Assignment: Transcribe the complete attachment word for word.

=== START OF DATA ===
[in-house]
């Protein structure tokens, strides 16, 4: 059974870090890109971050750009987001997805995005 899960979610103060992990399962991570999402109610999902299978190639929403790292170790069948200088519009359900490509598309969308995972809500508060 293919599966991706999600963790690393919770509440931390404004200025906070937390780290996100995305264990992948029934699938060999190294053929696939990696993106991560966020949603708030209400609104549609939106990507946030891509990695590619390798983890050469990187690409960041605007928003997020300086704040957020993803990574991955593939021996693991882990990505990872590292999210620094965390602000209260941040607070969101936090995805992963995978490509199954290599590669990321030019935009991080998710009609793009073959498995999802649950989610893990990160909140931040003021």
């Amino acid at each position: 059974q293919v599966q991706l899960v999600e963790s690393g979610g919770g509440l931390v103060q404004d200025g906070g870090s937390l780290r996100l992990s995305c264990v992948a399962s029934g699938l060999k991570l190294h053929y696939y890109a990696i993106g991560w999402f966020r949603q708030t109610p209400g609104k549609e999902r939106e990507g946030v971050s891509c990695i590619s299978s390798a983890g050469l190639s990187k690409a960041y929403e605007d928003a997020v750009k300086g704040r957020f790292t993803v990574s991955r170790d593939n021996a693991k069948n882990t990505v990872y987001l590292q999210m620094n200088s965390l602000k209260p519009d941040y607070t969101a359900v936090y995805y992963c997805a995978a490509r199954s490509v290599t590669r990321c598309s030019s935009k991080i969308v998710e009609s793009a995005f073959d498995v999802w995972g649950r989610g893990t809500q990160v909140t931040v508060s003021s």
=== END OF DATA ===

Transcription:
[in-house]
């Protein structure tokens, strides 16, 4: 059974870090890109971050750009987001997805995005 899960979610103060992990399962991570999402109610999902299978190639929403790292170790069948200088519009359900490509598309969308995972809500508060 293919599966991706999600963790690393919770509440931390404004200025906070937390780290996100995305264990992948029934699938060999190294053929696939990696993106991560966020949603708030209400609104549609939106990507946030891509990695590619390798983890050469990187690409960041605007928003997020300086704040957020993803990574991955593939021996693991882990990505990872590292999210620094965390602000209260941040607070969101936090995805992963995978490509199954290599590669990321030019935009991080998710009609793009073959498995999802649950989610893990990160909140931040003021």
């Amino acid at each position: 059974q293919v599966q991706l899960v999600e963790s690393g979610g919770g509440l931390v103060q404004d200025g906070g870090s937390l780290r996100l992990s995305c264990v992948a399962s029934g699938l060999k991570l190294h053929y696939y890109a990696i993106g991560w999402f966020r949603q708030t109610p209400g609104k549609e999902r939106e990507g946030v971050s891509c990695i590619s299978s390798a983890g050469l190639s990187k690409a960041y929403e605007d928003a997020v750009k300086g704040r957020f790292t993803v990574s991955r170790d593939n021996a693991k069948n882990t990505v990872y987001l590292q999210m620094n200088s965390l602000k209260p519009d941040y607070t969101a359900v936090y995805y992963c997805a995978a490509r199954s490509v290599t590669r990321c598309s030019s935009k991080i969308v998710e009609s793009a995005f073959d498995v999802w995972g649950r989610g893990t809500q990160v909140t931040v508060s003021s």